Use the following questions to determine how much private funds you should borrow:

 

QuestionWhere to find the answer
How much do I need to borrow?Estimate higher education costs using tools like the College Scorecard (or your financial aid award letter, if you have one)
How much will my student loan cost?Plug potential borrowing scenarios into student loan calculators
Can I afford to borrow that much?Utilize free resources like the Bureau of Labor Statistics to project your postgraduate wages

After applying for a private student loan, you should receive a formal approval or denial within days, sometimes hours. More likely, a customer service representative from your potential lender will follow up to provide a status update or request additional documentation.

 

  • If your application is rejected, the lender may describe ways to improve your chances, perhaps by including a cosigner.
  • If your application is approved, the lender will share forms to complete, and will contact your school to certify the loan amount.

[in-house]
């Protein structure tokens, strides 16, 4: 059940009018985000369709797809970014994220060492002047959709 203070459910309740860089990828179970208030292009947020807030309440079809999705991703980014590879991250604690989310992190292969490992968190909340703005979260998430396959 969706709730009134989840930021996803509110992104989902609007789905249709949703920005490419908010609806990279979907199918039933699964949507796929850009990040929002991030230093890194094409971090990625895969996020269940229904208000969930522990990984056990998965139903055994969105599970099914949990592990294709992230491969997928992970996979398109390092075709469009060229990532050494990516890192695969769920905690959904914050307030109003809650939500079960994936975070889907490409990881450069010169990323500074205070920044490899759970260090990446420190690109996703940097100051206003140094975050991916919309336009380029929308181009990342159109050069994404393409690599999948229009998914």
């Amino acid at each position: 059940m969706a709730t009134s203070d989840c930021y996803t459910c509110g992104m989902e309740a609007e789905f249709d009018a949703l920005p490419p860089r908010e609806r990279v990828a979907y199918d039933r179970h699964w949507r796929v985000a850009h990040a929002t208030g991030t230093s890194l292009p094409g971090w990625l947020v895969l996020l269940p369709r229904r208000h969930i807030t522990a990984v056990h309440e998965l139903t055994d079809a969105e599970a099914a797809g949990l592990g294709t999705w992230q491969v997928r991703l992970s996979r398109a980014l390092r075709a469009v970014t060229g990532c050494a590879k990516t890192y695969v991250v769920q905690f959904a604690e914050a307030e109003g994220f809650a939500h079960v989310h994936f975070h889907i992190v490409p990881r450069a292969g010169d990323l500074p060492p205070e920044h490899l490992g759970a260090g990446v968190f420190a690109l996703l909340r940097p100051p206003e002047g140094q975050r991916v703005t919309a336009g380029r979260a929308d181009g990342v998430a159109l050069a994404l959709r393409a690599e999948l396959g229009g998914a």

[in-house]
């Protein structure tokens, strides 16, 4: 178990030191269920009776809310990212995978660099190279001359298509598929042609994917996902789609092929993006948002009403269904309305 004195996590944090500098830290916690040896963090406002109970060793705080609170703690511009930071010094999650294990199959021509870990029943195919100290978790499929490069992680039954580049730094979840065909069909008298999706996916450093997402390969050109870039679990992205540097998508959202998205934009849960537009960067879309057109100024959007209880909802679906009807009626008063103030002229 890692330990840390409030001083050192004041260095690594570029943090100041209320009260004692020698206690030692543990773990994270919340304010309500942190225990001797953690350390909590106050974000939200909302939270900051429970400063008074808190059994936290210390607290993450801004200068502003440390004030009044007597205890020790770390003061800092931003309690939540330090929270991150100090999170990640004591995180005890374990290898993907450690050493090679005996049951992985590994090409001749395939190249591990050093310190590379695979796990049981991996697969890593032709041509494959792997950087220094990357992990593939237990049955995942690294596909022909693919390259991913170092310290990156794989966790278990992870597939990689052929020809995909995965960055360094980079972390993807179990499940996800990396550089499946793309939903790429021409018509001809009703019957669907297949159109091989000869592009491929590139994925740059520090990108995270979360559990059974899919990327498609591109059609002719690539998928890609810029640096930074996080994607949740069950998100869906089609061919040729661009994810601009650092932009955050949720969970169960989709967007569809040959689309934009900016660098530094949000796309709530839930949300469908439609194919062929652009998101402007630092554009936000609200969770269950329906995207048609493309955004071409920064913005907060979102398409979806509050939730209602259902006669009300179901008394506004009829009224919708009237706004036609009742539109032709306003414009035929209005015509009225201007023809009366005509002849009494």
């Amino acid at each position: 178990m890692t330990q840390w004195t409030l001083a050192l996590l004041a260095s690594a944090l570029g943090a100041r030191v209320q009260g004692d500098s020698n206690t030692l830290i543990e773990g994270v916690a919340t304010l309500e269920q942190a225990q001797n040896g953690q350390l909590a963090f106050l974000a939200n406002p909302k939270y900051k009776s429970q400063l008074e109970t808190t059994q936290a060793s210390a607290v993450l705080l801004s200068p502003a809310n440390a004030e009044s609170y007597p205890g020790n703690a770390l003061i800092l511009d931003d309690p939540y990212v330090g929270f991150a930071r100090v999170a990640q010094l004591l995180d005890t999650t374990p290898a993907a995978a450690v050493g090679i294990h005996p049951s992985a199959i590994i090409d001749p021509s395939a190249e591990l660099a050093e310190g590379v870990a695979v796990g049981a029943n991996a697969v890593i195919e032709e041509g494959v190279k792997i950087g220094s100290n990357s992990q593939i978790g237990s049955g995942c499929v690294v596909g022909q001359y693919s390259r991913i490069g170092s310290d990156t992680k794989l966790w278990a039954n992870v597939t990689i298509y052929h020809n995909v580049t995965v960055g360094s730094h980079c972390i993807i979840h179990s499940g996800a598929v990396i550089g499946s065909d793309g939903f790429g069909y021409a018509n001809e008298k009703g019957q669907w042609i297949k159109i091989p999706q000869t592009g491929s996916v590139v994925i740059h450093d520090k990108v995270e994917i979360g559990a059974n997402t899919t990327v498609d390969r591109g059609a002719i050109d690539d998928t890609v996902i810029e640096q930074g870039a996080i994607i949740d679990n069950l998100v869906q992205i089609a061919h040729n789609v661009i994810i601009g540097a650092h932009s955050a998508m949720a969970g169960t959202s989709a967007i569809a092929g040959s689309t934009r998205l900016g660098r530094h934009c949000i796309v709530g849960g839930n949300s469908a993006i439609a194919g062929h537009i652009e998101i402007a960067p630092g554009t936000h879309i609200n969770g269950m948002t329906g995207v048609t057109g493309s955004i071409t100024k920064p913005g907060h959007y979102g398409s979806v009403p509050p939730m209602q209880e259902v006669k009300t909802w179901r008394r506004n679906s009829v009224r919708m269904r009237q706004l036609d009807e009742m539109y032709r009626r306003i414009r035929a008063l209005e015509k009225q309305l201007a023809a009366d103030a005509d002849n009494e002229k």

If time is of the essence — perhaps your next semester or academic term is fast approaching — consult the preferred lenders on your list about how quickly you can expect an answer on your application. You might also consider emergency student loans for immediate financial needs.

U.S. law sets the federal student loan interest rates, which Congress then passes. The annual federal loan rates are based on 10-year Treasury notes plus a fixed increase. Each loan type has a predetermined loan cap in an effort to make interest rates reasonable for all borrowers. Furthermore, regardless of your credit score, everyone receives the same rate with federal student loans.

 

In contrast, private lenders utilize their own lending models to determine student loan interest rates.

 

A lender may consider the following factors when calculating your rate:

  • Your credit score
  • Your income (or job offer)
  • Your student loan terms
  • Your field of study
  • Current market trends